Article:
Many studios quickly adopted the Moviola including Universal StudiosWarner BrothersCharles Chaplin StudiosBuster Keaton ProductionsMary PickfordMack Sennett, and Metro-Goldwyn-Mayer. The advent of sound, 65mm and 70mm film, and the need for portable editing equipment during World War II greatly expanded the market for Moviola’s products.

Iwan Serrurier’s son, Mark Serrurier, took over his father’s company in 1946. In 1966, Mark sold Moviola Co. to Magnasync Corporation (a subsidiary of Craig Corporation) of North Hollywood for $3 million. Combining the names, the new name was Magnasync/Moviola Corp. President L. S. Wayman instantly ordered a tripling of production, and the new owners realized their investment in less than two years.

(Text from Wikipedia).

Star Wars Games Retrospective

Star Wars Games

From Flying to MMO, Action, Adventure and more, Star Wars Games have covered most genres. And now, for the first time they are all covered (from 1982-2008) in one video. Sit back and enjoy this epic collection of the Star Wars Retrospectives thanks to GameTrailers.com

 

Star Wars Posters: Propaganda

Click on an image to view in gallery format.

(Similar posts: Star Wars Posters: Movie RedesignsStar Wars Posters: Retro Travel)

Secrets from the Ranch

Yup, the latest super secret project from the ranch was announced today; StarWars Detours.

“Today at Star Wars Celebration VI, Robot Chicken creators Seth Green and Matt Senreich, along with their collaborator Todd Grimes, unveiled footage from their new animated series Star Wars: Detours. The series takes place between between Episode III and IV, and of course, Green, Senreich and Grimes have taken comedic liberty with the entire Star Wars universe, with George Lucas‘ blessing of course.”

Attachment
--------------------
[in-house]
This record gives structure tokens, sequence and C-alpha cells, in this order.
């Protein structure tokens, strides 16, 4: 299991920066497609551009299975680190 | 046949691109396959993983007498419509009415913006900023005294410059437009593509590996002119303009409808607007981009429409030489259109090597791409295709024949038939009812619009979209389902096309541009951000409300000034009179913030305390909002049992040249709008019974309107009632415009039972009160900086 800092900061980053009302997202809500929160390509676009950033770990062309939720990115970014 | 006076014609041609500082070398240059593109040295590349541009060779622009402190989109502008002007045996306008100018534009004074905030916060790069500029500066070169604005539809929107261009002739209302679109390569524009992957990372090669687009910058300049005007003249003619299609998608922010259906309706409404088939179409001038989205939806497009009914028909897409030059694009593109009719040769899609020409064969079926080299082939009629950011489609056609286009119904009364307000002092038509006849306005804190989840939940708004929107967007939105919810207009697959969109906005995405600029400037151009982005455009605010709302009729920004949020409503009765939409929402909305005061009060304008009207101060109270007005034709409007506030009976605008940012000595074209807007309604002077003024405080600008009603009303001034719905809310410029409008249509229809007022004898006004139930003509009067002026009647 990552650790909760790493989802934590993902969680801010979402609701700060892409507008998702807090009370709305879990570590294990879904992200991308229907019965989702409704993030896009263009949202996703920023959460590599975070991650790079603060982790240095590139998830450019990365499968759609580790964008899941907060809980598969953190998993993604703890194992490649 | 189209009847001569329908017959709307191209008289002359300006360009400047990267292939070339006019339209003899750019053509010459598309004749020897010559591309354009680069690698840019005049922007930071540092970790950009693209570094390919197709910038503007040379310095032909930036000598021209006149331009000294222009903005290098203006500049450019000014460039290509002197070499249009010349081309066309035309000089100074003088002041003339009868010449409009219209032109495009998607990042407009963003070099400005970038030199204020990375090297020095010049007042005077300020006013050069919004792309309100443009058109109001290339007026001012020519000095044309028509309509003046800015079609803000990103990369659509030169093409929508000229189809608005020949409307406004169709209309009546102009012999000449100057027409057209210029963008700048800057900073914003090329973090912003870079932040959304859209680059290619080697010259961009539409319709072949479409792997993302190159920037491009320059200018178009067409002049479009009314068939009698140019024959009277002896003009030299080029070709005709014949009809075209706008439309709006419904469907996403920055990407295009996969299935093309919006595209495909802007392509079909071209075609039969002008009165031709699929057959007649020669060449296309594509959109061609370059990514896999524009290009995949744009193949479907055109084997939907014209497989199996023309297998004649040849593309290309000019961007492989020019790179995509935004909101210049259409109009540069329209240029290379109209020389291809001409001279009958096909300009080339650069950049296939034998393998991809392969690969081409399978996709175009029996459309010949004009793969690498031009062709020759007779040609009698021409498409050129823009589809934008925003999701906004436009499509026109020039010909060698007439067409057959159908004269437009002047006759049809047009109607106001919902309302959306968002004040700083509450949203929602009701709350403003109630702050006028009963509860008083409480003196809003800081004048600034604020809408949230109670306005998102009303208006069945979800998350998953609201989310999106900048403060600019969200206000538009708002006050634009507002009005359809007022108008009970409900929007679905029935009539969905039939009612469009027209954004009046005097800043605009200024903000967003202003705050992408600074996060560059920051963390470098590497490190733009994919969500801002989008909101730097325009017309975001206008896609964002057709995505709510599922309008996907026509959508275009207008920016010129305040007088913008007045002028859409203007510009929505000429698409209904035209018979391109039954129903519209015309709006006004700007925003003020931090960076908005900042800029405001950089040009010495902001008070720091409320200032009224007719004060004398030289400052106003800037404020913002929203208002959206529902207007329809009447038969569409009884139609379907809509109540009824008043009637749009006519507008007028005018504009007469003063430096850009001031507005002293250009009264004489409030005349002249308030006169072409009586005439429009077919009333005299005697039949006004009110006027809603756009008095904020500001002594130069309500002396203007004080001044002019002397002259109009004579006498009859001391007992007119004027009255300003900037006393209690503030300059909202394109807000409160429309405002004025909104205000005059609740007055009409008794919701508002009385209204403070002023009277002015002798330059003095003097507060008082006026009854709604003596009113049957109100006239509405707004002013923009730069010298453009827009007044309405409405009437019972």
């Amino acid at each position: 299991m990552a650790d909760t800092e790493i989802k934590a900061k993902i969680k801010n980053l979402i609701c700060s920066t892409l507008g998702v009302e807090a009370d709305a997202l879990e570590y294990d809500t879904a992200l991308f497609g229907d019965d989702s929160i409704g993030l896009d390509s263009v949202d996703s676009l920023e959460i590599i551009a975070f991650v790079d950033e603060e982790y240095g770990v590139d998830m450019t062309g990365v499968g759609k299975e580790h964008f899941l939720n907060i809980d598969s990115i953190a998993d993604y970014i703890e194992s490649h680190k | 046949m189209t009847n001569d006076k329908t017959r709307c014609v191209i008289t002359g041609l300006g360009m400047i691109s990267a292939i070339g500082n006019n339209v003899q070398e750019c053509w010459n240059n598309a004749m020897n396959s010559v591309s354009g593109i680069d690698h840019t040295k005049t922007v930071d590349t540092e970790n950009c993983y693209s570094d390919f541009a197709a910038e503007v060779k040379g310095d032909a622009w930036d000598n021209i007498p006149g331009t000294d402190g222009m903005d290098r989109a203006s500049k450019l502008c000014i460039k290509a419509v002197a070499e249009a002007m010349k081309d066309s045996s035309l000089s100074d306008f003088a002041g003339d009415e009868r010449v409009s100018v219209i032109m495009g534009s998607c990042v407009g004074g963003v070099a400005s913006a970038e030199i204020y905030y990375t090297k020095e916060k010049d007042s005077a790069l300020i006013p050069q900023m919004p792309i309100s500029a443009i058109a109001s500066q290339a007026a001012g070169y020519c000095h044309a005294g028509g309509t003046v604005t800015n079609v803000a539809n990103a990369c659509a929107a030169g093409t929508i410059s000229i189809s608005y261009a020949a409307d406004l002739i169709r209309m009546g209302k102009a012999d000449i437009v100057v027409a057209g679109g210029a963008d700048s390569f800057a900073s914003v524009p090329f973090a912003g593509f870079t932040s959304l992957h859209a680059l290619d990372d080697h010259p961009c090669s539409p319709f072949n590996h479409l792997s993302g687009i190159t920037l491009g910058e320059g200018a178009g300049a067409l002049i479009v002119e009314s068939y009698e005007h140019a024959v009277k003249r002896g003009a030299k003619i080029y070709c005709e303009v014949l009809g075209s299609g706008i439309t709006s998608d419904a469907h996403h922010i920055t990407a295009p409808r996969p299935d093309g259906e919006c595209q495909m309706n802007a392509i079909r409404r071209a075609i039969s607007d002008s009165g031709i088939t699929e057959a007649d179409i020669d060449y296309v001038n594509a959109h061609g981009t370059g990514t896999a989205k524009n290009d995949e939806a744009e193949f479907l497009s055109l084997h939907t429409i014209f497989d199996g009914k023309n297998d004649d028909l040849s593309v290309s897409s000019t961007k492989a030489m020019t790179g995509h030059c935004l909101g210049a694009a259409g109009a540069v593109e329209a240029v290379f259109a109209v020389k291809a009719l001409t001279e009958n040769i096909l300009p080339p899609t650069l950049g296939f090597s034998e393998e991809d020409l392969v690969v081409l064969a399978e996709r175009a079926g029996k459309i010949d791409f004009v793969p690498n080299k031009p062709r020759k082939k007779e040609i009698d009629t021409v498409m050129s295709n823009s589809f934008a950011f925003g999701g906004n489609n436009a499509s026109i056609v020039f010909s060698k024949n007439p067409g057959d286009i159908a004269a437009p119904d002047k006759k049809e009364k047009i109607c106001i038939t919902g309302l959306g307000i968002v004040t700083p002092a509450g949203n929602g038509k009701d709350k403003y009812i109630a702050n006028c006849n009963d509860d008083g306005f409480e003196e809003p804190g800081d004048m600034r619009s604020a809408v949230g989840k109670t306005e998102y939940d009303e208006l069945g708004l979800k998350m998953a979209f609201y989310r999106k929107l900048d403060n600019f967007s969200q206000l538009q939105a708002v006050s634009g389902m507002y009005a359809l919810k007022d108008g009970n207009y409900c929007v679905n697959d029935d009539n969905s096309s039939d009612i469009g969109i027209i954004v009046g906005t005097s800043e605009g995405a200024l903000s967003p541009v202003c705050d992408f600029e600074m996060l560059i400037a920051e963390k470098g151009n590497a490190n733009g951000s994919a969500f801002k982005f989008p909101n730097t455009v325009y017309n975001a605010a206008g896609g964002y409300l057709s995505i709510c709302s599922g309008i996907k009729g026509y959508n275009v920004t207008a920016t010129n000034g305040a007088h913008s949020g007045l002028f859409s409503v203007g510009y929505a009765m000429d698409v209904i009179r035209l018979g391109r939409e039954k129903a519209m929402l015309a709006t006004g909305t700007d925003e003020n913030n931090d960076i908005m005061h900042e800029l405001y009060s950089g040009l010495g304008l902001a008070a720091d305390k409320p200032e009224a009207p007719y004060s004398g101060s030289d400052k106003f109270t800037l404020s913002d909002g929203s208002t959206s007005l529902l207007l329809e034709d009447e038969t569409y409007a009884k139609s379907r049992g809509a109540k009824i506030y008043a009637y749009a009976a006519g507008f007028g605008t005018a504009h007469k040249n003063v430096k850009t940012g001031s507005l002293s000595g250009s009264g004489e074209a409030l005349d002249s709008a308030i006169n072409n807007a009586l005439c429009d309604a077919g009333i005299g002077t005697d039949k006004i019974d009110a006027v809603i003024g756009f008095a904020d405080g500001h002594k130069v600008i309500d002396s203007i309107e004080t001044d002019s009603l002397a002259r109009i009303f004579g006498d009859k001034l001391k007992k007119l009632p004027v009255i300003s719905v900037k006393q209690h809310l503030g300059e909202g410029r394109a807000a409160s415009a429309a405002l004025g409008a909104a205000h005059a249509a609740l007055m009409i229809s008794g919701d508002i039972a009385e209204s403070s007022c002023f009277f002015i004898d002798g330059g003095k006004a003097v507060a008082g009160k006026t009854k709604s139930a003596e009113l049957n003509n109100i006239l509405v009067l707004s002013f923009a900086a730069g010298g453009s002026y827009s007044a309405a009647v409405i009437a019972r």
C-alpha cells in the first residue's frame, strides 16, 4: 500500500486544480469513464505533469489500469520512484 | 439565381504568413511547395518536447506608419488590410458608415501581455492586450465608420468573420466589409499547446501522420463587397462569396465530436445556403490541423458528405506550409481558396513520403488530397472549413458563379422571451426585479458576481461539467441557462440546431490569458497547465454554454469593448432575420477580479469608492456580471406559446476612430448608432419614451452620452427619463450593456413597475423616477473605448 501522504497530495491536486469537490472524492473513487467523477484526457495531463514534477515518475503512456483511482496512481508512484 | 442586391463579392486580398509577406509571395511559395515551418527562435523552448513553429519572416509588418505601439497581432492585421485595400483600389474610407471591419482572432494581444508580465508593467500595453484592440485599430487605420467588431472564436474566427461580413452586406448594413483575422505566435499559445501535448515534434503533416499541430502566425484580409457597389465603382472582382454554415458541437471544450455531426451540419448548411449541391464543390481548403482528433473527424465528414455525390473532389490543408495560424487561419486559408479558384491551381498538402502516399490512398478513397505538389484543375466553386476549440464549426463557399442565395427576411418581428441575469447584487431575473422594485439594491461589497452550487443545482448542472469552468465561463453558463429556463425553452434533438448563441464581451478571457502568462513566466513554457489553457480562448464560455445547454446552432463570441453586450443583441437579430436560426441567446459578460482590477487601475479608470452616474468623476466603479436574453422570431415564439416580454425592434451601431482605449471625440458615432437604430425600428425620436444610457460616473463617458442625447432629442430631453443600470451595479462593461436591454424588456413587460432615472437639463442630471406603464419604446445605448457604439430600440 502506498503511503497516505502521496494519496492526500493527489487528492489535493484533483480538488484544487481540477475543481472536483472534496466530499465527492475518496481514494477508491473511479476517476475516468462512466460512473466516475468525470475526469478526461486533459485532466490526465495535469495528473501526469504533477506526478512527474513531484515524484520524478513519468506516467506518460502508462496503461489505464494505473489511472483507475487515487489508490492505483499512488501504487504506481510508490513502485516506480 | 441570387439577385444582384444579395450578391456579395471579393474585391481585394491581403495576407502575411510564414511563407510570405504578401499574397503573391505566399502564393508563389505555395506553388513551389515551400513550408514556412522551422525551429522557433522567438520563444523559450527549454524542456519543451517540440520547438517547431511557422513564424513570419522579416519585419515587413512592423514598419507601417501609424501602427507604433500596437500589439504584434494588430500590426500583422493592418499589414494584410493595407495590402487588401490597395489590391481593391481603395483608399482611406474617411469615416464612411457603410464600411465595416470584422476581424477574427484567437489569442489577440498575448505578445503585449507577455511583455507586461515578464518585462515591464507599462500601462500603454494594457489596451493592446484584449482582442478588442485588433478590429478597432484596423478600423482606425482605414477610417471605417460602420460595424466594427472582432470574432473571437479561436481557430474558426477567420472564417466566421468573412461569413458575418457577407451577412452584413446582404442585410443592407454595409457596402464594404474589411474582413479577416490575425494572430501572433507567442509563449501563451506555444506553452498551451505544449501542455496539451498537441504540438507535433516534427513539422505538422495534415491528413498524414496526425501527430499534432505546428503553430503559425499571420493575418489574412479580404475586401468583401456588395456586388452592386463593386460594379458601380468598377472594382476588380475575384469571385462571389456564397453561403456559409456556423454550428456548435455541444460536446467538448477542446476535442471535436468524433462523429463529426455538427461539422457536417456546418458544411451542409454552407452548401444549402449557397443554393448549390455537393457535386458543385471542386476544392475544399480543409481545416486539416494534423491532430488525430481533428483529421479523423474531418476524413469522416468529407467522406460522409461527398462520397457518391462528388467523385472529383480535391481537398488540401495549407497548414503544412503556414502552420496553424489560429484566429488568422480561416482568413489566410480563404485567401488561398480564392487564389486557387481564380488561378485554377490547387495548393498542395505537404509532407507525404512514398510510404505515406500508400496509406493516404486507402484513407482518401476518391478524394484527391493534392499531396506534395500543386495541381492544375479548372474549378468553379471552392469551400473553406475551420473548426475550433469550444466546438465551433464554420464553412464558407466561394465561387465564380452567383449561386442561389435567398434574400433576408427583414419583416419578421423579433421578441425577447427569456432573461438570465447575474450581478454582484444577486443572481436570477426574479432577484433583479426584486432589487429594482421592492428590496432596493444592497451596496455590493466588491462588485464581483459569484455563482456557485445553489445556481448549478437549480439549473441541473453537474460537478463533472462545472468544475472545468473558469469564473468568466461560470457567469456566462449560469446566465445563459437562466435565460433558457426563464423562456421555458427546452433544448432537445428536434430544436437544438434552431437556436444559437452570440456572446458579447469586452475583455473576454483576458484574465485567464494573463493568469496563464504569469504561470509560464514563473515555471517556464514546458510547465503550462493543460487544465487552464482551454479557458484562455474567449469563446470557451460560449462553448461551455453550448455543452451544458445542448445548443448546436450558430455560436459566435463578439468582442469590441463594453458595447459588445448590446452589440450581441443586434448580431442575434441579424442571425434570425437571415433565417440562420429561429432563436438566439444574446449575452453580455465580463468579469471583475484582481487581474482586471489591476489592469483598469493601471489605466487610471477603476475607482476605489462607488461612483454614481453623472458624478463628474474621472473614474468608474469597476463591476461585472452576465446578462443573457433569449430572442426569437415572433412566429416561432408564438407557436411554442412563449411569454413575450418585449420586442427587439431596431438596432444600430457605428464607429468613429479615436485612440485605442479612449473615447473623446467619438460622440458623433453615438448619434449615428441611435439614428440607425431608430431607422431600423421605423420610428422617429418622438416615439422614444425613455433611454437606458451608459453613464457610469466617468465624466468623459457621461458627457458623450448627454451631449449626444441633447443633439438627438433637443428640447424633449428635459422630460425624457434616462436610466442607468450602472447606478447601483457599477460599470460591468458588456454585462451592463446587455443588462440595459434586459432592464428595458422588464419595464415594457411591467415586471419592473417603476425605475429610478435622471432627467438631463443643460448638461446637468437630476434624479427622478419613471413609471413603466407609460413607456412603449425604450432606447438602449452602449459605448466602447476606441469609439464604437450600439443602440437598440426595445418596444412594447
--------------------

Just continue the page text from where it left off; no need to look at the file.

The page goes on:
This is my favorite clip, but check out the other three links below, including the trailer.

Clip1  |  Clip3  |  Trailer.

“Senreich told fans the story behind the series, saying they got a call from Lucas’ people and he immediately thought they were getting sued for developing Robot Chicken.”

“Lucas was sitting at a desk and said, ‘You guys think you’re pretty fucking funny, don’t you?'” Green remembers. “‘So, how about we do something funny together?'”

As of right now, there are no details on premiere dates or even a home network for the show. But have a first look at Star Wars: Detours below, and then head to the comments and hit us with your initial reactions.”

 

Star Wars Posters: Retro Travel

Five alternate takes on Travel Posters from the Outer Rim.

Steve Thomas

Star Destroyer Tatooine Alderaan By Moonlight Beggars Canyon Endor Rally Hoth Ski Patrol

These six are from a full set of fourteen images, but it’s an interesting range because it clearly breaks down into a few sub-groups springing from slightly different influences.  The posters were originally sold through Lucasfilms art partner, Acme Archives, although most are now sold out.  There were also a couple of nice, minimal ‘t-shirt logos’ which were – not surprisingly – available as t-shirts.

Steve’s portfolio Continue reading